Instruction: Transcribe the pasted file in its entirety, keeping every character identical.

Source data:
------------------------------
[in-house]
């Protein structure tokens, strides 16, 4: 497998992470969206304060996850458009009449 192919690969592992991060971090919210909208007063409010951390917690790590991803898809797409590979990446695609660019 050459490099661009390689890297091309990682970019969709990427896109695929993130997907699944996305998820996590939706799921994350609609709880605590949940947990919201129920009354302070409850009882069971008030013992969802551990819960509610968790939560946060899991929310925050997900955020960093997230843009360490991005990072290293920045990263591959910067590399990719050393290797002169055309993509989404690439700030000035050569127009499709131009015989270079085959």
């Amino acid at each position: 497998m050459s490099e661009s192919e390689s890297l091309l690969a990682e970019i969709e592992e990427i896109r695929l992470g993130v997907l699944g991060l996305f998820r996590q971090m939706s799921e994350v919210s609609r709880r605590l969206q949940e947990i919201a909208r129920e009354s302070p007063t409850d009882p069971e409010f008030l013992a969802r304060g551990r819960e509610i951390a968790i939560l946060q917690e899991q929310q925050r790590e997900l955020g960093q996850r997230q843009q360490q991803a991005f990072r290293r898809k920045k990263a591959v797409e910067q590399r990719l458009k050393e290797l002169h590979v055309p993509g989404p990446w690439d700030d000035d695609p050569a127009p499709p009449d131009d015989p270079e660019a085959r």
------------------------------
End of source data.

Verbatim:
[in-house]
């Protein structure tokens, strides 16, 4: 497998992470969206304060996850458009009449 192919690969592992991060971090919210909208007063409010951390917690790590991803898809797409590979990446695609660019 050459490099661009390689890297091309990682970019969709990427896109695929993130997907699944996305998820996590939706799921994350609609709880605590949940947990919201129920009354302070409850009882069971008030013992969802551990819960509610968790939560946060899991929310925050997900955020960093997230843009360490991005990072290293920045990263591959910067590399990719050393290797002169055309993509989404690439700030000035050569127009499709131009015989270079085959």
């Amino acid at each position: 497998m050459s490099e661009s192919e390689s890297l091309l690969a990682e970019i969709e592992e990427i896109r695929l992470g993130v997907l699944g991060l996305f998820r996590q971090m939706s799921e994350v919210s609609r709880r605590l969206q949940e947990i919201a909208r129920e009354s302070p007063t409850d009882p069971e409010f008030l013992a969802r304060g551990r819960e509610i951390a968790i939560l946060q917690e899991q929310q925050r790590e997900l955020g960093q996850r997230q843009q360490q991803a991005f990072r290293r898809k920045k990263a591959v797409e910067q590399r990719l458009k050393e290797l002169h590979v055309p993509g989404p990446w690439d700030d000035d695609p050569a127009p499709p009449d131009d015989p270079e660019a085959r």